a different perspective on the approach to be taken in the early part of the development process
Some 15 years ago I taught courses in program design using the eponymous structured programming design method JSP devised by Michael A Jackson. I found it a very rewarding method to teach and apply.
Then, 5 years later, I was teaching courses about systems development methods such as SSADM and other approaches, such as OO, when I read about JSD by the same author. Jackson System Development is a very interesting method because it has the ability to model concurrent processes clearly and simply (many systems development and program design methods do not even attempt to model concurrency in any detail.) When MJSL was bought by LBMS, JSD was further expanded, although, as far as I can remember Michael was not involved in those changes.
In each case Michael's books describing these approaches to software development are characterised by clarity of thought and expression and this book is no exception. It looks first at the real world area of the problem and attempts to model its characteristics without reference to a computer solution. This is as it should be; some problems can be solved by getting people to do things differently, rather than saying 'what you need here is a database, program, widget, or ...', without studying where the problem really lies.
This area of systems analysis is largely about the 'soft' aspects of the problem domain. The book identifies that, in general, the problem is modelled using analytic (describes possible behaviours of the system) and analogic (an alternative reality with similar properties to the real system) models.
The book clearly differentiates between that part of the system that is being analysed for possible implementation as a computer system, 'the machine domain' and the real-world system that includes the prospective computer system and all that interfaces with that. As an example of the difference (to paraphrase the book); a library computer system would probably not need to be aware of information about book sizes or staffing levels in the machine domain, whereas the 'larger' real-world domain would need to be cognisant of these properties of the system.
The book then goes on to describe the process of finding and setting the boundaries of the problem space using context diagrams, which are used by many A&D methods to scope the area that needs further analysis. It identifies the 'machine' domain and the interfaces between it and the problem domains and the interfaces between the problem domains themselves. These problem domains are similar to external entities in other A&D methods.
Generally those problem domains that communicate with the machine domain, either directly or indirectly, need to appear in the context diagram. This is expressed clearly in the book, which considers examples of the types of problem domain that need to be included in the analysis.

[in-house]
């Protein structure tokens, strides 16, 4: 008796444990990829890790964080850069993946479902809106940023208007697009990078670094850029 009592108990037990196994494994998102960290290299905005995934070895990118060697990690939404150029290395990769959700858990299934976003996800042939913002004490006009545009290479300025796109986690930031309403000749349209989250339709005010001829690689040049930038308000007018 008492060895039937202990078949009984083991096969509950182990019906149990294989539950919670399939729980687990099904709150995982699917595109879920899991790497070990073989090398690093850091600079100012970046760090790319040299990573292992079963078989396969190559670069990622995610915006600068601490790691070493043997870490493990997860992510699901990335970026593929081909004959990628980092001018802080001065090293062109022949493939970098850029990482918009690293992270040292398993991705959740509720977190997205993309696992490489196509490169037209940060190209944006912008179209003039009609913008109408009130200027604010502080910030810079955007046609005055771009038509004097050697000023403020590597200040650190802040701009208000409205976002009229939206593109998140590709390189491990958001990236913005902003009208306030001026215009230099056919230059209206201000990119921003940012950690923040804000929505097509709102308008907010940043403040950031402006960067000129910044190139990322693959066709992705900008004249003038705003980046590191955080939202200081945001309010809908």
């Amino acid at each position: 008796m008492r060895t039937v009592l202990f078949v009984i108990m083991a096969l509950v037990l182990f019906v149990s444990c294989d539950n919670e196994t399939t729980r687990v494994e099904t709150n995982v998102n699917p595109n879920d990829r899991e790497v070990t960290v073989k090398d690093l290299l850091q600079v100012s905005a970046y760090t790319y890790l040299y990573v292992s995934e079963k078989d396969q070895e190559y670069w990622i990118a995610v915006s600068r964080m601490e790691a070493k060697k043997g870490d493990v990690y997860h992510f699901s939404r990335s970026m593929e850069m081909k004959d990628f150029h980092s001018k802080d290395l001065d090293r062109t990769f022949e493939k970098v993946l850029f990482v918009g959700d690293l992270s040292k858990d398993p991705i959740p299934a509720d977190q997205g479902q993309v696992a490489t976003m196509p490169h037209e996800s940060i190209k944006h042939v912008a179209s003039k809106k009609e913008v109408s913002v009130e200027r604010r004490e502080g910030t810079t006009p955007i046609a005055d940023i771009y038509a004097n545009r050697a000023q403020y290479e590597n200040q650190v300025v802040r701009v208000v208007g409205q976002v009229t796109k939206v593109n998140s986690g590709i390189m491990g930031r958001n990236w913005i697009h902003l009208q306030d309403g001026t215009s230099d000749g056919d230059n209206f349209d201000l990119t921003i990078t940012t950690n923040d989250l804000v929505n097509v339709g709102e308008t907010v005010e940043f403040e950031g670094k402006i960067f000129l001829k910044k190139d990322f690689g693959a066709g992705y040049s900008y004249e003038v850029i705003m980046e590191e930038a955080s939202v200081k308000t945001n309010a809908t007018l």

Analysis of the machine and problem domains identifies the phenomena that need to be stored or passed between the domains. Part of the analysis at this point consists of separating the domains into sub-problems, identifying the requirements and linking them to the corresponding problem domains. If using top-down decomposition, the sub-problems are decomposed further until such time as the sub-problem domains can be implemented. Alternatively, Use Cases can be used as a part of the analysis process.
The main part of the book, of course, discusses problem frames (PFs), which are one of a number of ways of grouping problems by type. PFs are similar to the GOF's Design Patterns - Elements of Reusable Object-Oriented Software , but are problem, rather than solution, oriented. The argument in favour of problem frames seems to me to be entirely sensible; it is easier to solve a problem once you can classify the type of problem - even more so if you have solved that type of problem before.
One chapter discusses the maturity, or rather the lack of it, in the software development process. This in many respects mirrors discussions and arguments that have appeared in C Vu and Overload on the subject of professionalism in the software development process. My impression is that there is still a long way to go in software development before we are able to rival some other engineering disciplines' successes - software engineering is easily capable of mimicking the failures!
Throughout the book there are numerous examples and short question and answer sessions that clarify, or add to, the rest of the text. I also thought that it was readable - very useful for subject matter that many would find rather dry.
I really enjoyed this book. I would recommend that anyone working in software development should, at the very least, read it. It gives a different perspective on the approach to be taken in the early part of the development process, which I believe will improve the software and non-software solutions. Highly recommended.